Teachers were expected today to consider a plan that has emerged from contract negotiations that would see staffers, depending on salary, to take between and 1 and 3 percent pay cut.
Other of Marks’ recommended cuts would be $35,000 for reorganizing bus transportation to Carrabelle locations, $33,000 by removing the district-funded dental coverage, and $14,000 by reducing the transportation foreman to a part-time position.
Marks also announced plans to shut down district facilities during Christmas week to realize savings to utility costs.
Al London, director of auxiliary services, told the school board that he had met with bus drivers last week and worked out a way to eliminate the driving of empty buses to and from Carrabelle.
“We finally came up with a plan that will eliminate completely any empty busies,” he said, noting that the plan would involve having drivers who live in Eastpoint to carpool to the school and then ride together on a school vehicle to and from Carrabelle to the buses they drive.
“Now they’re going to have to drive their own vehicles to school,” said London. “Just in this instance with these five buses, by doing this we will save $4.23 a mile, or about $70,000 a year by making this change.
“Everybody was on board, they like the changes,” he said. “It wasn’t a gripe session, it was a very constructive work session. Even if it saves half that money, we're ahead of the game.”
Shiver said she would like to see more school employees brought into the cost-saving discussions. “They may see something we don’t,” she said. “Sometimes you can see things at the working level.”
Gander selected chairman
The Nov. 20 organizational note began on an upbeat note, as County Judge Van Russell swore in Superintendent Nina Marks, who was reelected to a four-year term without opposition. He then swore in the three school board members who were elected to four-year terms: Teresa Ann Martin and George Thompson, who were returned to office without opposition, and newcomer Pam Shiver, who replaces Carl Whaley.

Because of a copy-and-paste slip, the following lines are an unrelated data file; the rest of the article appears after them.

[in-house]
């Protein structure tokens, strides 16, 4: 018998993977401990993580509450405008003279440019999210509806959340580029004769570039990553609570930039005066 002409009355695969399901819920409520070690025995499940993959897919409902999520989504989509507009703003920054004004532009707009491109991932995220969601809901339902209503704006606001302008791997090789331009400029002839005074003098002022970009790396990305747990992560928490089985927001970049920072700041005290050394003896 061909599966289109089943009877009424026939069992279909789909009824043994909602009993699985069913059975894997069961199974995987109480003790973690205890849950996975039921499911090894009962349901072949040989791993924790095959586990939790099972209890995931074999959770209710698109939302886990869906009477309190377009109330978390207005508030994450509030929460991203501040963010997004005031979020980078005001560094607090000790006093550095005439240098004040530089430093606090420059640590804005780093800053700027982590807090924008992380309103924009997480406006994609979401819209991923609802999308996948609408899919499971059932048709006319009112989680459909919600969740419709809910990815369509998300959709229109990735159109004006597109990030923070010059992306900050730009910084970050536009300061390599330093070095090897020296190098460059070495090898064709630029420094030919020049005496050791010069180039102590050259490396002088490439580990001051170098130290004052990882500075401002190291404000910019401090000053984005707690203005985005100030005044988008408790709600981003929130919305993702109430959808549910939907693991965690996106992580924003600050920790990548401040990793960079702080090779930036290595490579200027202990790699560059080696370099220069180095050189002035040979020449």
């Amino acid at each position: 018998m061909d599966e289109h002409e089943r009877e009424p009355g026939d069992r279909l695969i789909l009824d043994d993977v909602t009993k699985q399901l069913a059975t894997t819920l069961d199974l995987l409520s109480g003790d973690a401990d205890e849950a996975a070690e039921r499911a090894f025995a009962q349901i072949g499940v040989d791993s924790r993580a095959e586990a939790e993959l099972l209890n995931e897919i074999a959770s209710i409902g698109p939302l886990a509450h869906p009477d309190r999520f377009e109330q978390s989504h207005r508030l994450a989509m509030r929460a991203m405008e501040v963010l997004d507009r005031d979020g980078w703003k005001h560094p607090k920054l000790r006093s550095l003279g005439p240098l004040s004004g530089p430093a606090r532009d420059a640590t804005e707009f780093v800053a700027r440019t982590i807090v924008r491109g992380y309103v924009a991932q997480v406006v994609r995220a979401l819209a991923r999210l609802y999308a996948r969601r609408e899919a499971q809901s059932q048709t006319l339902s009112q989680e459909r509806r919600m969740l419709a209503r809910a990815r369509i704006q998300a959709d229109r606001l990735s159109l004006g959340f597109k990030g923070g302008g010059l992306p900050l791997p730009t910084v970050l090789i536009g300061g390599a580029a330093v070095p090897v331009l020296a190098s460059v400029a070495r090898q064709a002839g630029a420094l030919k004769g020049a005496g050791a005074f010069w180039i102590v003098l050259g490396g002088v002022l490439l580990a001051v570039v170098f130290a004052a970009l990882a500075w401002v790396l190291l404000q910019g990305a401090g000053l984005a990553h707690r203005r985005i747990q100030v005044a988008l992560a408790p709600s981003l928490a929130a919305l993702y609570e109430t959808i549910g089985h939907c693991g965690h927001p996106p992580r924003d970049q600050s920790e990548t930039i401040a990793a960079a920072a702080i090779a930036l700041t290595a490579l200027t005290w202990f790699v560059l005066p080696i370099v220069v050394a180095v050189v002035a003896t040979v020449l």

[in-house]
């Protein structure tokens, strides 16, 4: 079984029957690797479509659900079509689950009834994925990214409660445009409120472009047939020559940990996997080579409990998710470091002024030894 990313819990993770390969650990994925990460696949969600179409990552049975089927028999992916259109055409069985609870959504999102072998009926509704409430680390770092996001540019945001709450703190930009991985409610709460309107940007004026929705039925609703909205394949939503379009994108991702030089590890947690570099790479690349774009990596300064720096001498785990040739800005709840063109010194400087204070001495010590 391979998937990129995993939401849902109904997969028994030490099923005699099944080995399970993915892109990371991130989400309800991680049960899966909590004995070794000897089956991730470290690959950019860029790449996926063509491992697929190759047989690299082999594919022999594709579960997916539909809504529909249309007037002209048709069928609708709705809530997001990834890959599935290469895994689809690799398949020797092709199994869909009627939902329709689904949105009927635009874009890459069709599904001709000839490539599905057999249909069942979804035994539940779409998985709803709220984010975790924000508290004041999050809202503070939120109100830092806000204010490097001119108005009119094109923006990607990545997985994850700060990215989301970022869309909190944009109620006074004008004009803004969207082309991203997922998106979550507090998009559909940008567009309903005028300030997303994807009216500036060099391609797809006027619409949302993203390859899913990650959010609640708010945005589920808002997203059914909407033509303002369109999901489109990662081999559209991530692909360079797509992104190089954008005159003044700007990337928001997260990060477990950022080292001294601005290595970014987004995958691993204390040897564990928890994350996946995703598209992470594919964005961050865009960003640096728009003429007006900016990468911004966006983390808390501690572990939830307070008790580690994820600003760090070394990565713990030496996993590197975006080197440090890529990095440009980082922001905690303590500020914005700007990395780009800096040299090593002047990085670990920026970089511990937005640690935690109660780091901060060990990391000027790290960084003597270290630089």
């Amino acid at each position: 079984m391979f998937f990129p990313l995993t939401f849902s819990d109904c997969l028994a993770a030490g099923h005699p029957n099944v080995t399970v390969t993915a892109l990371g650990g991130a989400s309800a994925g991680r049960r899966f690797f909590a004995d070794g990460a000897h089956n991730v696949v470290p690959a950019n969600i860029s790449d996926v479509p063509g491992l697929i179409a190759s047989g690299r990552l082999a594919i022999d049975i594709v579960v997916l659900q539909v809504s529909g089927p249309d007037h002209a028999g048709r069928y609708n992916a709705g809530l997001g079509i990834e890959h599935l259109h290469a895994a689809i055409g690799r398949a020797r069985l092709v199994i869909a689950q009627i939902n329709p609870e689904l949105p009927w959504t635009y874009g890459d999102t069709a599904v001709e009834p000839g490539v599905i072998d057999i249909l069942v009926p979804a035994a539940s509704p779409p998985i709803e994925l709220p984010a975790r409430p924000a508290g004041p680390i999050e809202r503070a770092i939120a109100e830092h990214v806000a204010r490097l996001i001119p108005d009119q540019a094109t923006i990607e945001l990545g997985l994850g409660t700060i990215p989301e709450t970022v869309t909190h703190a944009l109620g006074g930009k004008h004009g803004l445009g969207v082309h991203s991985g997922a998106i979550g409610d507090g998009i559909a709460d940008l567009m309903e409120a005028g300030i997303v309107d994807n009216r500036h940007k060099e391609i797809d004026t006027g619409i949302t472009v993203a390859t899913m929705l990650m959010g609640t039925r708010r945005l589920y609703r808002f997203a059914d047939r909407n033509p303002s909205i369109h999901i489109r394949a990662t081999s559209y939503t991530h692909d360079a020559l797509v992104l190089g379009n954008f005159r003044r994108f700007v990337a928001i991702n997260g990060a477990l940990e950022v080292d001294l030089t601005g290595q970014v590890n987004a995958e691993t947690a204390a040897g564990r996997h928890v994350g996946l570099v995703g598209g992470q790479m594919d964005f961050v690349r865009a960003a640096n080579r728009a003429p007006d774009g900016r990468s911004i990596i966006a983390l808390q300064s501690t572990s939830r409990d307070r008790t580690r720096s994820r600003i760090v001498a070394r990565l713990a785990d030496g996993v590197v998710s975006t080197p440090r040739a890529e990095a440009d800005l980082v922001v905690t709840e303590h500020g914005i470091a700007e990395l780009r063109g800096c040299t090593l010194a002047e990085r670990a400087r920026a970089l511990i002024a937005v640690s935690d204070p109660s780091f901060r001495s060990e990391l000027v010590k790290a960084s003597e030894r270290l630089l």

Following that, in the organizational meeting, Board Member David Hinton signaled the district’s budget woes when he moved to elect Board Member Jimmy Gander to another term as school board chairman.
“We’re in a really bad budget situation,” said Hinton. “It would not be appropriate to nominate another person.”
By unanimous vote, Gander was elected chairman and Thompson vice-chairman. Hinton was once again appointed as the board’s liaison to the Florida legislature.
“I’d like to thank everyone for the confidence placed in me,” said Gander, after Marks handed him the gavel. “I’ll do my best.”
The board voted unanimously to retain Barbara Sanders as school board attorney. She will be paid $125 an hour for her services, and her associate Donna Duncan $95 per hour.
One change that appears to be in the offing is the scheduling of two regular school board meetings per month, as opposed to one on the first Thursday of the month.
“I noticed last year we had a lot of special meetings and my concern is does the board feel we should have two meetings a month and take off the special meetings?” asked Martin.
Gander noted that “as the year goes on, we can try to conduct certain types of business at one meeting and other types at the other. We’re going to be here twice anyway.”
The board agreed to set its regular meetings on the first Thursday of the month, and tasked Marks with coming up with a schedule for a second regular meeting on the third week of each month.
The school board members also unanimously agreed to continue funding the four $1,000 scholarships they present each year to graduating Franklin County High School seniors. Venable advised them that this scholarship account had in it, as of June 30, $6,824, and that it would be properly funded if each board member contributed $33.34 each pay period.
The school board also agreed to continue the forestry scholarship they set up last year as a forgiveness loan to a local student who enrolls in the University of Florida forestry program, which is the only Florida school to offer such a program..
Marks said no local students have yet applied for the scholarship, which is funded through $20,000 set aside each year from funds contributed to the school district, in lieu of taxes, by the state forests.
“I don’t think we need to keep adding money to it if nobody’s using it,” said Hinton.